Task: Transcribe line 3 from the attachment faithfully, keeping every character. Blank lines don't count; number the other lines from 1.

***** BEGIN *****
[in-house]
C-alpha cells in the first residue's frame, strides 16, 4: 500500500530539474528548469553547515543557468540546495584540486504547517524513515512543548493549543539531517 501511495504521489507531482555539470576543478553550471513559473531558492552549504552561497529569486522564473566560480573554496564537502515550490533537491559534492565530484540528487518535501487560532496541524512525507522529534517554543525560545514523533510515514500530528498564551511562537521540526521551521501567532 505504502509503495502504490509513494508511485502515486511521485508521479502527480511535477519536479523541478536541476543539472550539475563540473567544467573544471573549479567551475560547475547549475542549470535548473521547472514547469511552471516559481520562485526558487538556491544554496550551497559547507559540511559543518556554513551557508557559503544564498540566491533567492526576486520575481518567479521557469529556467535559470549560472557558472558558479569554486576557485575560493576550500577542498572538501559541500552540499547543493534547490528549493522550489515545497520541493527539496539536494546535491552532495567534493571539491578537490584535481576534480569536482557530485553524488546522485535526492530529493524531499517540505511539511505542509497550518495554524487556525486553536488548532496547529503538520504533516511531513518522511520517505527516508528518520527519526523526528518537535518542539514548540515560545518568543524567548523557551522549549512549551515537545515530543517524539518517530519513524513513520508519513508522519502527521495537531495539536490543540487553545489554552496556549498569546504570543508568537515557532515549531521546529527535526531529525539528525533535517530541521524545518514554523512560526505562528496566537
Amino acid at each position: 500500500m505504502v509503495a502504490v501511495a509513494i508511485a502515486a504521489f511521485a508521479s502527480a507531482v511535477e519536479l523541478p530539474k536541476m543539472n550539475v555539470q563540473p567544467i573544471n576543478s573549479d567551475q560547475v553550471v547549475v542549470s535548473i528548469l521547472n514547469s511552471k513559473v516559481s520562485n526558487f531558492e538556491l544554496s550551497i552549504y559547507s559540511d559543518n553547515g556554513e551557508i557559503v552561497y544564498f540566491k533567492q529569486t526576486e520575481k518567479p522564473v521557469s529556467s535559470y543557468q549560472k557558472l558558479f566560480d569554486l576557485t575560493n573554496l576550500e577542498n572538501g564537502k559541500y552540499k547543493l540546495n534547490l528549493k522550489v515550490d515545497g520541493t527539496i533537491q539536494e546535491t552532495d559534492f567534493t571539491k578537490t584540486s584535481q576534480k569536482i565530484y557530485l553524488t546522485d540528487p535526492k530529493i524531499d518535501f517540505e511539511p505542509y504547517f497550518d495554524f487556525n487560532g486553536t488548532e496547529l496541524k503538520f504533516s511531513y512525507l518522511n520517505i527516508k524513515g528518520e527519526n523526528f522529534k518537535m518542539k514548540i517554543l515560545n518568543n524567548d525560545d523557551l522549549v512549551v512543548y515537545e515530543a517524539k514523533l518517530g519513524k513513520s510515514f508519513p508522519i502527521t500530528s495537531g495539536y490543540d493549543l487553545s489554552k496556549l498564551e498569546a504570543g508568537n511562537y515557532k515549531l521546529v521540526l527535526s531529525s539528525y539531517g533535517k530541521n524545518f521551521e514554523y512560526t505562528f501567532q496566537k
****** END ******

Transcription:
Amino acid at each position: 500500500m505504502v509503495a502504490v501511495a509513494i508511485a502515486a504521489f511521485a508521479s502527480a507531482v511535477e519536479l523541478p530539474k536541476m543539472n550539475v555539470q563540473p567544467i573544471n576543478s573549479d567551475q560547475v553550471v547549475v542549470s535548473i528548469l521547472n514547469s511552471k513559473v516559481s520562485n526558487f531558492e538556491l544554496s550551497i552549504y559547507s559540511d559543518n553547515g556554513e551557508i557559503v552561497y544564498f540566491k533567492q529569486t526576486e520575481k518567479p522564473v521557469s529556467s535559470y543557468q549560472k557558472l558558479f566560480d569554486l576557485t575560493n573554496l576550500e577542498n572538501g564537502k559541500y552540499k547543493l540546495n534547490l528549493k522550489v515550490d515545497g520541493t527539496i533537491q539536494e546535491t552532495d559534492f567534493t571539491k578537490t584540486s584535481q576534480k569536482i565530484y557530485l553524488t546522485d540528487p535526492k530529493i524531499d518535501f517540505e511539511p505542509y504547517f497550518d495554524f487556525n487560532g486553536t488548532e496547529l496541524k503538520f504533516s511531513y512525507l518522511n520517505i527516508k524513515g528518520e527519526n523526528f522529534k518537535m518542539k514548540i517554543l515560545n518568543n524567548d525560545d523557551l522549549v512549551v512543548y515537545e515530543a517524539k514523533l518517530g519513524k513513520s510515514f508519513p508522519i502527521t500530528s495537531g495539536y490543540d493549543l487553545s489554552k496556549l498564551e498569546a504570543g508568537n511562537y515557532k515549531l521546529v521540526l527535526s531529525s539528525y539531517g533535517k530541521n524545518f521551521e514554523y512560526t505562528f501567532q496566537k